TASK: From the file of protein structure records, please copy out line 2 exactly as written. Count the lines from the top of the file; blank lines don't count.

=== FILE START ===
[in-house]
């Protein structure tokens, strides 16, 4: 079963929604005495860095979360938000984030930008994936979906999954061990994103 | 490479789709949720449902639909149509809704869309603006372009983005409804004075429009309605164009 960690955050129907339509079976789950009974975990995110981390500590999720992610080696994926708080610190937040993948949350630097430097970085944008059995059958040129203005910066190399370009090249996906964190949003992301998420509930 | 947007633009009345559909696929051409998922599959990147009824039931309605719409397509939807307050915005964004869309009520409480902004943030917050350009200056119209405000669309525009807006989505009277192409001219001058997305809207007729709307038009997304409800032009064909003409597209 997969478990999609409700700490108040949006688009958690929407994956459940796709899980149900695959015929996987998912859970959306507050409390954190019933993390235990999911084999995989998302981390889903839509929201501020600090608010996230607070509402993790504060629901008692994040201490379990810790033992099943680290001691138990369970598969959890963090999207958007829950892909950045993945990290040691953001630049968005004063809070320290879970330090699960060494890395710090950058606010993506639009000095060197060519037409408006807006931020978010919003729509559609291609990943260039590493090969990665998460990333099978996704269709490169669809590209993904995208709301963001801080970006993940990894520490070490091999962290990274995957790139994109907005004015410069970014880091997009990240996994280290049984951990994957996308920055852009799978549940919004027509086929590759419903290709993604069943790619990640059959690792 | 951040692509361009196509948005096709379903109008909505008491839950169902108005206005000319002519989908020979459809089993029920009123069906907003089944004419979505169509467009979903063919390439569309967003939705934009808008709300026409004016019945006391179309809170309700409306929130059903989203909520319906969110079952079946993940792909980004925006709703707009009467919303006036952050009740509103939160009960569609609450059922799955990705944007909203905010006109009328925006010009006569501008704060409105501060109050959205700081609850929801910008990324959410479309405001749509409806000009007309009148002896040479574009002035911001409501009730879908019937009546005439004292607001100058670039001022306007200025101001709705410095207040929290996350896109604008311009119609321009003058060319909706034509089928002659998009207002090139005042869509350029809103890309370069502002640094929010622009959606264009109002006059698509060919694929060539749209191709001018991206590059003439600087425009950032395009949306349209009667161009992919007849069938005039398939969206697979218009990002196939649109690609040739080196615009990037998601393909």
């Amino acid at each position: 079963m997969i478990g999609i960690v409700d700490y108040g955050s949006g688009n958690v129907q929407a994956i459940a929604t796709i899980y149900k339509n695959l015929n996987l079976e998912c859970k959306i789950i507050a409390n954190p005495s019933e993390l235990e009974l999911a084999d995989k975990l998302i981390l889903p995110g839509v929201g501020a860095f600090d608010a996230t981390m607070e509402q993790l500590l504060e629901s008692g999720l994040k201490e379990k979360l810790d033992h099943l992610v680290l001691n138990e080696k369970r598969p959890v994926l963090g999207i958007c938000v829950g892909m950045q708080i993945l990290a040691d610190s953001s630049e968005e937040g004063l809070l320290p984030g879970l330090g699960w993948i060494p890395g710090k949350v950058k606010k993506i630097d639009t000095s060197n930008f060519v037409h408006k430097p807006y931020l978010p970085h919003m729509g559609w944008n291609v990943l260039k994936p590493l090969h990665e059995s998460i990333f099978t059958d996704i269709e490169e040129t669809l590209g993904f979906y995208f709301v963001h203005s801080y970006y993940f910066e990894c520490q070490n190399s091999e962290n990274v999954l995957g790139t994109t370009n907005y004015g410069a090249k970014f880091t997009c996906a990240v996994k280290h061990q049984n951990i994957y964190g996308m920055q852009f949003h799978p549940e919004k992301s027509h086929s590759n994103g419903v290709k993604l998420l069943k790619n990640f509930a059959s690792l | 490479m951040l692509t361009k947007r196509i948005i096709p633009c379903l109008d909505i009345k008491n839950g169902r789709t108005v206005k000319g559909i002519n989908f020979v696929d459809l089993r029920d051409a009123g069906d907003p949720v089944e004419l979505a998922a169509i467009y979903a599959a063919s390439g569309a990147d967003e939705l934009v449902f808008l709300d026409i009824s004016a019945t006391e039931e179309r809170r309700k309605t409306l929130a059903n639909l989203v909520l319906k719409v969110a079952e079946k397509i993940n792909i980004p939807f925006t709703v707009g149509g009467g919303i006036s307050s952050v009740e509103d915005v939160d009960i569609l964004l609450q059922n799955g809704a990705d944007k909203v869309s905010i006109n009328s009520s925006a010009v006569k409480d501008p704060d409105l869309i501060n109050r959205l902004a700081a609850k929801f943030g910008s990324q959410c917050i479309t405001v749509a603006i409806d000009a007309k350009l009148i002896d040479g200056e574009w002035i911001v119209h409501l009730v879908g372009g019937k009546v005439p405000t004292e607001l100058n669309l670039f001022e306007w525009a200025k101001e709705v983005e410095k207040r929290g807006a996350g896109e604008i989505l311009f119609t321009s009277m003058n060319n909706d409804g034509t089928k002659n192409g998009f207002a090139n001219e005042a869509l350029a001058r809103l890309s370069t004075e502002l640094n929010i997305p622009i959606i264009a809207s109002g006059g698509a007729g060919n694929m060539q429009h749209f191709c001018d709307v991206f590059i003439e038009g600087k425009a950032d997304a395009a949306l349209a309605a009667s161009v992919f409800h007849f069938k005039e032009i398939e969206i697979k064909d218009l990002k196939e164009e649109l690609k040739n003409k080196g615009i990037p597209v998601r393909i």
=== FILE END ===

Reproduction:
């Protein structure tokens, strides 16, 4: 079963929604005495860095979360938000984030930008994936979906999954061990994103 | 490479789709949720449902639909149509809704869309603006372009983005409804004075429009309605164009 960690955050129907339509079976789950009974975990995110981390500590999720992610080696994926708080610190937040993948949350630097430097970085944008059995059958040129203005910066190399370009090249996906964190949003992301998420509930 | 947007633009009345559909696929051409998922599959990147009824039931309605719409397509939807307050915005964004869309009520409480902004943030917050350009200056119209405000669309525009807006989505009277192409001219001058997305809207007729709307038009997304409800032009064909003409597209 997969478990999609409700700490108040949006688009958690929407994956459940796709899980149900695959015929996987998912859970959306507050409390954190019933993390235990999911084999995989998302981390889903839509929201501020600090608010996230607070509402993790504060629901008692994040201490379990810790033992099943680290001691138990369970598969959890963090999207958007829950892909950045993945990290040691953001630049968005004063809070320290879970330090699960060494890395710090950058606010993506639009000095060197060519037409408006807006931020978010919003729509559609291609990943260039590493090969990665998460990333099978996704269709490169669809590209993904995208709301963001801080970006993940990894520490070490091999962290990274995957790139994109907005004015410069970014880091997009990240996994280290049984951990994957996308920055852009799978549940919004027509086929590759419903290709993604069943790619990640059959690792 | 951040692509361009196509948005096709379903109008909505008491839950169902108005206005000319002519989908020979459809089993029920009123069906907003089944004419979505169509467009979903063919390439569309967003939705934009808008709300026409004016019945006391179309809170309700409306929130059903989203909520319906969110079952079946993940792909980004925006709703707009009467919303006036952050009740509103939160009960569609609450059922799955990705944007909203905010006109009328925006010009006569501008704060409105501060109050959205700081609850929801910008990324959410479309405001749509409806000009007309009148002896040479574009002035911001409501009730879908019937009546005439004292607001100058670039001022306007200025101001709705410095207040929290996350896109604008311009119609321009003058060319909706034509089928002659998009207002090139005042869509350029809103890309370069502002640094929010622009959606264009109002006059698509060919694929060539749209191709001018991206590059003439600087425009950032395009949306349209009667161009992919007849069938005039398939969206697979218009990002196939649109690609040739080196615009990037998601393909």